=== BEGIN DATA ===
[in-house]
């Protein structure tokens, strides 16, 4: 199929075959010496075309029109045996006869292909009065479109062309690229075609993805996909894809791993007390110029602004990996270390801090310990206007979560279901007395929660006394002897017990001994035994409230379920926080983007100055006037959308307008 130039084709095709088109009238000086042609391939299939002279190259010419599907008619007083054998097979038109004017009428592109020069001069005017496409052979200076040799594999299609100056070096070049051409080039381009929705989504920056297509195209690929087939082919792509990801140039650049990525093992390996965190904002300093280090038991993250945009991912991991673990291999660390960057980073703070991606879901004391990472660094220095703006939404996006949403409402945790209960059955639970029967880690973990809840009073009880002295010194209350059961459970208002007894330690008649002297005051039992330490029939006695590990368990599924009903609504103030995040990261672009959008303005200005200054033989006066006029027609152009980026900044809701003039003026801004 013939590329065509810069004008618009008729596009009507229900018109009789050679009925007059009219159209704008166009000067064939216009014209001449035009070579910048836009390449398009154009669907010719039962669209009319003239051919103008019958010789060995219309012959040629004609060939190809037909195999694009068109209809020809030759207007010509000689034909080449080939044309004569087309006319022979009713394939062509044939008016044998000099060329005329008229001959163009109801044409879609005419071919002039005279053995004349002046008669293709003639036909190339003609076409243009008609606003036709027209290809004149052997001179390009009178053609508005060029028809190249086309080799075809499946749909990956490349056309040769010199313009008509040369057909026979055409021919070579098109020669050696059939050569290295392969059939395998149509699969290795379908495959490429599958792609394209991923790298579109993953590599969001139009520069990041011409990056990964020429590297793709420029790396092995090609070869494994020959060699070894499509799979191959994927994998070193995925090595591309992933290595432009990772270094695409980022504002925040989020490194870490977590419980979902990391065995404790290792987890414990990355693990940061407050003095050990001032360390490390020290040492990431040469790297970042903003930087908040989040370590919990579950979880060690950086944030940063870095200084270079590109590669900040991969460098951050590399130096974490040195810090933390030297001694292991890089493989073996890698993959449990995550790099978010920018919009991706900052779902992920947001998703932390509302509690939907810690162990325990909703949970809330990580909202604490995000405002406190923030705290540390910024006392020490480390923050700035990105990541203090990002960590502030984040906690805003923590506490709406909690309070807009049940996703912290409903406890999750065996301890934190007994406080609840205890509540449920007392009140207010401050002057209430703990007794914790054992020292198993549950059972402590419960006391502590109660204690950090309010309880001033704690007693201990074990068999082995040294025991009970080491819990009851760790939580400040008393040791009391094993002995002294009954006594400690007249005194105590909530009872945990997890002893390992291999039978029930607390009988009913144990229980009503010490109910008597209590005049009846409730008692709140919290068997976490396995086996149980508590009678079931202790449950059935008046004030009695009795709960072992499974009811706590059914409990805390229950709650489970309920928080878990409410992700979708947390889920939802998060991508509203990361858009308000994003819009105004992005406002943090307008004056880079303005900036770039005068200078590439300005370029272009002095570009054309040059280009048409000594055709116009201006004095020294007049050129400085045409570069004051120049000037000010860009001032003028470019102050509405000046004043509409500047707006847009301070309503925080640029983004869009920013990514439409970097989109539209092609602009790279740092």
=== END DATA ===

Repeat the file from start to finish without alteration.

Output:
[in-house]
């Protein structure tokens, strides 16, 4: 199929075959010496075309029109045996006869292909009065479109062309690229075609993805996909894809791993007390110029602004990996270390801090310990206007979560279901007395929660006394002897017990001994035994409230379920926080983007100055006037959308307008 130039084709095709088109009238000086042609391939299939002279190259010419599907008619007083054998097979038109004017009428592109020069001069005017496409052979200076040799594999299609100056070096070049051409080039381009929705989504920056297509195209690929087939082919792509990801140039650049990525093992390996965190904002300093280090038991993250945009991912991991673990291999660390960057980073703070991606879901004391990472660094220095703006939404996006949403409402945790209960059955639970029967880690973990809840009073009880002295010194209350059961459970208002007894330690008649002297005051039992330490029939006695590990368990599924009903609504103030995040990261672009959008303005200005200054033989006066006029027609152009980026900044809701003039003026801004 013939590329065509810069004008618009008729596009009507229900018109009789050679009925007059009219159209704008166009000067064939216009014209001449035009070579910048836009390449398009154009669907010719039962669209009319003239051919103008019958010789060995219309012959040629004609060939190809037909195999694009068109209809020809030759207007010509000689034909080449080939044309004569087309006319022979009713394939062509044939008016044998000099060329005329008229001959163009109801044409879609005419071919002039005279053995004349002046008669293709003639036909190339003609076409243009008609606003036709027209290809004149052997001179390009009178053609508005060029028809190249086309080799075809499946749909990956490349056309040769010199313009008509040369057909026979055409021919070579098109020669050696059939050569290295392969059939395998149509699969290795379908495959490429599958792609394209991923790298579109993953590599969001139009520069990041011409990056990964020429590297793709420029790396092995090609070869494994020959060699070894499509799979191959994927994998070193995925090595591309992933290595432009990772270094695409980022504002925040989020490194870490977590419980979902990391065995404790290792987890414990990355693990940061407050003095050990001032360390490390020290040492990431040469790297970042903003930087908040989040370590919990579950979880060690950086944030940063870095200084270079590109590669900040991969460098951050590399130096974490040195810090933390030297001694292991890089493989073996890698993959449990995550790099978010920018919009991706900052779902992920947001998703932390509302509690939907810690162990325990909703949970809330990580909202604490995000405002406190923030705290540390910024006392020490480390923050700035990105990541203090990002960590502030984040906690805003923590506490709406909690309070807009049940996703912290409903406890999750065996301890934190007994406080609840205890509540449920007392009140207010401050002057209430703990007794914790054992020292198993549950059972402590419960006391502590109660204690950090309010309880001033704690007693201990074990068999082995040294025991009970080491819990009851760790939580400040008393040791009391094993002995002294009954006594400690007249005194105590909530009872945990997890002893390992291999039978029930607390009988009913144990229980009503010490109910008597209590005049009846409730008692709140919290068997976490396995086996149980508590009678079931202790449950059935008046004030009695009795709960072992499974009811706590059914409990805390229950709650489970309920928080878990409410992700979708947390889920939802998060991508509203990361858009308000994003819009105004992005406002943090307008004056880079303005900036770039005068200078590439300005370029272009002095570009054309040059280009048409000594055709116009201006004095020294007049050129400085045409570069004051120049000037000010860009001032003028470019102050509405000046004043509409500047707006847009301070309503925080640029983004869009920013990514439409970097989109539209092609602009790279740092």